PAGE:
Sunday, January 29, 2012

Ishvara Bhakti - Part 3 of 4


We now roam about calling something as “I”, “I”. In reality this “I” belongs to Him alone. If this awareness is mentally and intuitively attained, then our roaming about will cease. If we realize that there is no case for personal likes and dislikes, then there will be no roaming about. There will only be complete peace and quiet.

The term Swami itself has been formed to emphasise that we have no right to anything on our own; we are His property to be used at His will. Such a realization is Saranagati (complete surrender) that is the ultimate ideal of Bhakti (devotion).
There is another justification for practicing Bhakti (devotion). There is no pleasure in living without love. It is the gist of experience that there is incomparable pleasure in love. But the person we love will separate from us one day or we will separate from him. Then the love instead of being source of pleasure becomes the cause of grief. Isvara (God) is the only permanent entity, which will not go away or separate from us. If we place our love on Him that love will give us pleasure eternally. On maturing this love leads to the awareness that He is one and all. This will not have the basis that love towards one, means hate towards another. Since He is in all beings, we shall have same love without any discrimination towards all. Thus Bhakti (devotion) helps us to avoid being loveless and waste our lives.

There is no need to try directly for liberation, giving up the practice of Bhakti. The constant practice of the latter itself leads to liberation. Hence it is sufficient to pray not for liberation as such but for the gift of Bhakti (devotion). As the Tamil poet Gopalakrishna Bharati says, practicing Bhakti gets one Moksha (liberation).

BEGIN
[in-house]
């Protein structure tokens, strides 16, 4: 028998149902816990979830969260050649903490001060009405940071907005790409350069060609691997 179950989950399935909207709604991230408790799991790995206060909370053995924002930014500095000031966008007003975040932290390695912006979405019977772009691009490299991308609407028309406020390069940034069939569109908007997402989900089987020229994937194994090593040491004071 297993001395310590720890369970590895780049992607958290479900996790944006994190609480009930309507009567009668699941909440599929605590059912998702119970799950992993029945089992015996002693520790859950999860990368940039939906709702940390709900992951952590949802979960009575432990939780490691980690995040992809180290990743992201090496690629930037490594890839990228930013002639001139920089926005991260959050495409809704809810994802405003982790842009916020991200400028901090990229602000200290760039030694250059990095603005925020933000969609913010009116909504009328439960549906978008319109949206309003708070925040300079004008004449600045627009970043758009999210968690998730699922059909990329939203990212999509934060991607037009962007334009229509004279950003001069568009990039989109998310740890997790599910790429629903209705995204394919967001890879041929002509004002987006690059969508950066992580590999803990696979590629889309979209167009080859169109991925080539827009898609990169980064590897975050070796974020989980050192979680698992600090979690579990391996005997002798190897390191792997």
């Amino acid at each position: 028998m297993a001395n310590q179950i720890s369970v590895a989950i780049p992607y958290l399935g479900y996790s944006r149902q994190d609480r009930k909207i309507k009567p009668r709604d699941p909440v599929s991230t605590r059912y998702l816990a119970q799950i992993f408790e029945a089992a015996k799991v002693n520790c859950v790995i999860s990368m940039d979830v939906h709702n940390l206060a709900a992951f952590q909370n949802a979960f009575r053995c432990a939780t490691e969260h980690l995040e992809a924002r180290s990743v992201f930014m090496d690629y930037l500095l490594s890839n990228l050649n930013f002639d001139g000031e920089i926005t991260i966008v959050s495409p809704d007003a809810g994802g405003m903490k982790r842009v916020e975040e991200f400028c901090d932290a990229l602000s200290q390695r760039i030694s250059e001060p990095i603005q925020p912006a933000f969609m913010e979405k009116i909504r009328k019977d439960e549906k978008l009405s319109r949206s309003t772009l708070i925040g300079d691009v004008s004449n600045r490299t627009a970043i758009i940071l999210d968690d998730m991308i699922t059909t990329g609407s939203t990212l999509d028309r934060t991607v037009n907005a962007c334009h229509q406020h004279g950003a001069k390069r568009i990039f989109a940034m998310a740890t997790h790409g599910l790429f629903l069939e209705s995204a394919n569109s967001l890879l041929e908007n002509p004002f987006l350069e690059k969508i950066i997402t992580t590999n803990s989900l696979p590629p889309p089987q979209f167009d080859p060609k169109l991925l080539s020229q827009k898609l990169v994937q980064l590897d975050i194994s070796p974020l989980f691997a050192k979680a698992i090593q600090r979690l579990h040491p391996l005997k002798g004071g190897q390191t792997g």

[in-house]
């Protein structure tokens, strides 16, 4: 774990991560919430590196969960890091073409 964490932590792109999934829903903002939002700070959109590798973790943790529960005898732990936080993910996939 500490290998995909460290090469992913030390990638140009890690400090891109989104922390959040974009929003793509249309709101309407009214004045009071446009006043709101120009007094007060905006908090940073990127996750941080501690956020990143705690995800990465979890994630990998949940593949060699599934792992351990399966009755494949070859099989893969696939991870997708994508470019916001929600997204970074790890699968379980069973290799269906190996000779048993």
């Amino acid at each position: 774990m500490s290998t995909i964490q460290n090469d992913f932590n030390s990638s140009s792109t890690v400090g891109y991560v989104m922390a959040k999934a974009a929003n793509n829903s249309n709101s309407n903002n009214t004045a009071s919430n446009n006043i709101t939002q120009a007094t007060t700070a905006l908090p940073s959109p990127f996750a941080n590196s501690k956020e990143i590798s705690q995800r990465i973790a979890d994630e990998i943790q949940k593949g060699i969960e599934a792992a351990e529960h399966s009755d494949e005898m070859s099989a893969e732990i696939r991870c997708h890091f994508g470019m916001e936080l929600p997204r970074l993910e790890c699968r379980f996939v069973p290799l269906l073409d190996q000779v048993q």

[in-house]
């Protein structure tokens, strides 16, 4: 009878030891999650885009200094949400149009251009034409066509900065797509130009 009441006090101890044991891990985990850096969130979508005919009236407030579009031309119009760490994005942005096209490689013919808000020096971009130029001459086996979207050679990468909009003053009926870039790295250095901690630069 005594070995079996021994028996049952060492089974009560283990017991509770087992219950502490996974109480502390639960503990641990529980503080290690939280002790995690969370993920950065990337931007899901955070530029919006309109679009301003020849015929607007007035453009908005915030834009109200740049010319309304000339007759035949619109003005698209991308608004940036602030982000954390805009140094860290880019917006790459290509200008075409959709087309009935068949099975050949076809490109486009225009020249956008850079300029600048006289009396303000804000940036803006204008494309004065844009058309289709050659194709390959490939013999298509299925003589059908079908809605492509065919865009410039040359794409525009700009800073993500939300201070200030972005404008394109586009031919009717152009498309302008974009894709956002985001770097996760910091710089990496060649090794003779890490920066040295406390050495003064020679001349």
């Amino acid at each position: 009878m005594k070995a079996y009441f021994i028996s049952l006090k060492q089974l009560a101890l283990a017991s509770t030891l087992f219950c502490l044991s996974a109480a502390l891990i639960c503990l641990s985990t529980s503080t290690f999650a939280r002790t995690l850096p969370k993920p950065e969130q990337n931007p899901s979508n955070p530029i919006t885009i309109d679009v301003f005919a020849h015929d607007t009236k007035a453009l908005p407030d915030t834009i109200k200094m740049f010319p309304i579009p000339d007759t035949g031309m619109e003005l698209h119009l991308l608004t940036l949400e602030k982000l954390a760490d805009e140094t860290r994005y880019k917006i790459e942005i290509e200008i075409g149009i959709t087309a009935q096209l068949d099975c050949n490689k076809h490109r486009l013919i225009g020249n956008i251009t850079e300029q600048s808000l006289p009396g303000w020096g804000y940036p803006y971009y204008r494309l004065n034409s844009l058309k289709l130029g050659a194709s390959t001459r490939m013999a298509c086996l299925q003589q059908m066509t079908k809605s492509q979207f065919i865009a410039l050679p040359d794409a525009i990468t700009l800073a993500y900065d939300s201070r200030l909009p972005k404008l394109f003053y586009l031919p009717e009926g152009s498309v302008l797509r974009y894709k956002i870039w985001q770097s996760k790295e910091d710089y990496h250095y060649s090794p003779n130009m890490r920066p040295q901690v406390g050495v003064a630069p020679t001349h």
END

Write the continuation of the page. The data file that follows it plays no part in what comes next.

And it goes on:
Sri Sankara Bhagavatpada has composed Stotras (prayers) wherein all deities are looked upon as the embodiment itself of Brahmam (Supreme God). He has also explained the characteristics of Bhakti (devotion) beautifully in Sivaananda-lahari. He has cited five apt illustrations.

Ankolam nija-beeja santatir

Ayaskaantopalm soochikaa

(Sivaananda-lahari, 61)

Just as: the seed of azhinjil (or ankola) tree merges with the parent tree; the iron needle is attracted towards the magnet; the devoted wife is immersed in thoughts about her husband; the creeper grows around the tree; and the river merges with the ocean: Bhakti is the constant immersion of the mind in the thoughts about the lotus feet of Pasupathi (or Siva).

It is stated that there is a tree called Eru Azhinjil. Its fruit ripens, falls on the ground and breaks open. Then the seeds from the fruit, attracted as it were by a sort of force of gravity, move gradually and attach themselves to the parent tree. Thereafter it is said that these seeds form part of the latter and disappear from sight. We, who have become separated from Bhagwan (God) should similarly gravitate towards Him; and ultimately become one with Him.


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